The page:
Exactly one year has passed since your death. I miss you more now than ever. I am still waiting on that e-mail you promised to send from the afterlife. Maybe you are not quite there. Maybe there is no Internet. Maybe you are nowhere at all.
I gave a eulogy at your funeral. I shared how, in my earliest years, we bonded over bacon slices at breakfast. The Rabbi did not approve, but I think you would have had a good chuckle. I spoke of our connection, how it grew and deepened as the years passed.
Except for this year, of course. This past year all that has deepened is my sadness for your absence.
A lot has happened in a year.
After your funeral, my heart started ‘giving me trouble,’ as you would have said. I needed another open heart surgery. I know you would have been really worried. I am almost glad you were not alive for the whole thing. It was messier than your bed.
But I feel really good. Better than I have in years. I don’t know how long it will last, but no sense in worrying about that now, right?
Sherman is doing well. People still think he’s a puppy until they see his gray face. He isn’t quite the old guy you were, but he will soon be on his way.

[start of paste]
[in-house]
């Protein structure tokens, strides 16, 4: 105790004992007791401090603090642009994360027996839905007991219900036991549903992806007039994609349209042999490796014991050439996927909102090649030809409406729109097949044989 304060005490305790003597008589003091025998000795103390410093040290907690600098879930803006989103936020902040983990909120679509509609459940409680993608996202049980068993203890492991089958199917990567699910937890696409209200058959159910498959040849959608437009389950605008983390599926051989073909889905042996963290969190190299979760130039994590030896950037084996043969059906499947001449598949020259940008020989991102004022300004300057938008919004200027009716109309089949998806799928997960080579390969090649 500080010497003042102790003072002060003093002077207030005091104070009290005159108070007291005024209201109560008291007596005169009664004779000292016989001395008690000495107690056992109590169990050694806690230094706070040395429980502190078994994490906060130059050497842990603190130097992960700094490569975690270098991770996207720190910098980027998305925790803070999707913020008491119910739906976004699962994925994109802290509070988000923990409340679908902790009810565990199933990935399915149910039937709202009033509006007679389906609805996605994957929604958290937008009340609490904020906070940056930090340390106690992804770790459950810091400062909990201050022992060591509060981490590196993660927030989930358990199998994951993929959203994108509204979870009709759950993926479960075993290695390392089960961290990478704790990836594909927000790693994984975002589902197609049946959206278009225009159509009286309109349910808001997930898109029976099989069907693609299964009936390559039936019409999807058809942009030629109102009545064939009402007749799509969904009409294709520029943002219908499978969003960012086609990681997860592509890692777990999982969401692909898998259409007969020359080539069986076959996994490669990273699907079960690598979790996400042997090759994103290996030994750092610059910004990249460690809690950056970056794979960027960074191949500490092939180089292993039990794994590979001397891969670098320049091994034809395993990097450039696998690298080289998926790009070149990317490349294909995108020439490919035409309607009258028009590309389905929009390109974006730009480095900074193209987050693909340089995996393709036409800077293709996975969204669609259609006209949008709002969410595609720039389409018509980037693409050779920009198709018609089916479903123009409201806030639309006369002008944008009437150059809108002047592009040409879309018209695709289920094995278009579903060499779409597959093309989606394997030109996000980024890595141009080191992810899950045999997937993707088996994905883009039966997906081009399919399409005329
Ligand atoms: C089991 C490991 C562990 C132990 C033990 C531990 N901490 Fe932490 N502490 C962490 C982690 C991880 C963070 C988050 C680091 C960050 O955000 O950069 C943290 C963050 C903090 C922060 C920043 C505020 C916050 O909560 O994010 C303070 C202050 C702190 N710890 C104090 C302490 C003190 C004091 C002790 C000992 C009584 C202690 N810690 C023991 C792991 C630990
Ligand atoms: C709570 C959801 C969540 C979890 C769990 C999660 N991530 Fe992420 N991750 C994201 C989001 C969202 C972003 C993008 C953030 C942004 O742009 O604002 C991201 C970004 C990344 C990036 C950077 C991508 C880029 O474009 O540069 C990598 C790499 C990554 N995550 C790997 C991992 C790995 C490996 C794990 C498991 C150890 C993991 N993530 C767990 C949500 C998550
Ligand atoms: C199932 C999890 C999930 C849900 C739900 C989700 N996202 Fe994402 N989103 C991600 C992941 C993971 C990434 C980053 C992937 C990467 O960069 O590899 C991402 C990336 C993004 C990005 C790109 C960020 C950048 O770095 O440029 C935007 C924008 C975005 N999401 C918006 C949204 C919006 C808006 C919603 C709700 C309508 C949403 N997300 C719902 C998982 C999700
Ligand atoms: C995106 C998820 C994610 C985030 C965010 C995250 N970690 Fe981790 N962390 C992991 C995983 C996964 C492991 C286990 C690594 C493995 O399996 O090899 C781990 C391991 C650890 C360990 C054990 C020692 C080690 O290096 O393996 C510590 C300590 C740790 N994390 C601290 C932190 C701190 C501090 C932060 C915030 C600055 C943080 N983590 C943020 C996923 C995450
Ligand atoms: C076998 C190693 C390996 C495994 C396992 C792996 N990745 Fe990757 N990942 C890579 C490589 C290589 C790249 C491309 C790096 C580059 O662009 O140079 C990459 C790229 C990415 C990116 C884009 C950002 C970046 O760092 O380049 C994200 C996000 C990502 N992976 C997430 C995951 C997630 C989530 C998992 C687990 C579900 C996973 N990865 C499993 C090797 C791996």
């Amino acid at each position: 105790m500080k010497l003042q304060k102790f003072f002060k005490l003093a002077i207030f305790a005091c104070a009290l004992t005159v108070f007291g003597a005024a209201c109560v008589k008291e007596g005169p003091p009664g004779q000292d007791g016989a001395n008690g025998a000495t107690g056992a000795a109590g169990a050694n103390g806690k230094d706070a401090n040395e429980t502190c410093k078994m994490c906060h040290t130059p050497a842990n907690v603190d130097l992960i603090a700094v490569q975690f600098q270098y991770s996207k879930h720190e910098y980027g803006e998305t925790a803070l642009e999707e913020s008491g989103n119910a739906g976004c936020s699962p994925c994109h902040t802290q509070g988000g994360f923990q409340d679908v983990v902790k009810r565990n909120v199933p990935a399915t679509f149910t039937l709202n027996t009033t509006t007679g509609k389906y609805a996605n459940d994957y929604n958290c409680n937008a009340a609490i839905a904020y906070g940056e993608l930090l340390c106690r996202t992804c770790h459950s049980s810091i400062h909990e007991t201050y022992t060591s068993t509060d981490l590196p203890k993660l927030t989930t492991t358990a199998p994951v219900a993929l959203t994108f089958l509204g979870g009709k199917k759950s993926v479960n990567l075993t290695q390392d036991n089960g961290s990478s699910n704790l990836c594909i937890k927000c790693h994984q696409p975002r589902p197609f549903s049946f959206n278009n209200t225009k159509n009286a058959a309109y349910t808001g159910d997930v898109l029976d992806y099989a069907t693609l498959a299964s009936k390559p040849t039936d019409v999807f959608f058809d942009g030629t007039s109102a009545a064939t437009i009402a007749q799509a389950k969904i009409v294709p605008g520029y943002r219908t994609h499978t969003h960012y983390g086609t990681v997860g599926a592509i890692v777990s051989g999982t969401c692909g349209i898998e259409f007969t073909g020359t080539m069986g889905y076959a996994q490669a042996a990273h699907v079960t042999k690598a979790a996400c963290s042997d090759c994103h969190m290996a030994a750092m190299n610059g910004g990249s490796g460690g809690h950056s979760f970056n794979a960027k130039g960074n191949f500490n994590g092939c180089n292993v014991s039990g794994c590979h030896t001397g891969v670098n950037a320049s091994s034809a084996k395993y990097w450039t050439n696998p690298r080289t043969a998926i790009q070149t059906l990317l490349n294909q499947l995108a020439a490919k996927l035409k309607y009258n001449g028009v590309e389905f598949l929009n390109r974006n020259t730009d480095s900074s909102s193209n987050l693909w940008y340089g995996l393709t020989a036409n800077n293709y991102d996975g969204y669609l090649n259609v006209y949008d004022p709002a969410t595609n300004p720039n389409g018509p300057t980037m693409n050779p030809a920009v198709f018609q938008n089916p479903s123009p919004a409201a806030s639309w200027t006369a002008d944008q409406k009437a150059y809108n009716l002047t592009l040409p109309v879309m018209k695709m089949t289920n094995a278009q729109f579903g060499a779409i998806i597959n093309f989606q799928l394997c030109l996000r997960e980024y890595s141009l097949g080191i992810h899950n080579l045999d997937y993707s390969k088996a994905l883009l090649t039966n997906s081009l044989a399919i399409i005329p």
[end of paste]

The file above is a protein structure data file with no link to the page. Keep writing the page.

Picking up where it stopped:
I met a man. He is not a bum like all those other bums you said I dated. He is, however, from Wisconsin. I hope you won’t hold it against him. He can’t help where he was born. And I solemnly swear that I will not root for the Milwaukee Brewers or the Green Bay Packers.
His name is James. He proposed to me at the end of August. We are getting married in February. He reminds me of you in many ways—always on the sunny side, ever the optimist, never without a kind word and warm smile.
I wonder if you had a hand in sending him my way. If so, thank you. He is the greatest gift I have ever received. If you didn’t, than at least I found some luck in love. I have not had any on the scratch tickets I buy in your honor once a month.
The Bears are in first place in the NFC North after four weeks. The Cubbies lost last night in the National League wild card game against none other than our Rockies. I cried during most of the game. At first I thought there was no way to lose, but then I realized there was no way to win, since either way you’re still gone.
I know you would have been sad to see the Cubs season end, but I hope you’ll help my mother cheer on the Rockies. You know she loves her baseball just as much as you did.
Grandpa, I know I gave you permission to die, but I wish more than anything you were still around. I lit your yahrzeit candle last night and made a little shrine. My pink bear. Your dog tags. A very handsome photo of you in your younger days.
As the candle burns, so does too my grief. Tonight I am going to make your ribs and watch an old Western. Today and forever, I will be missing you, my dear Grandpa, wherever you are.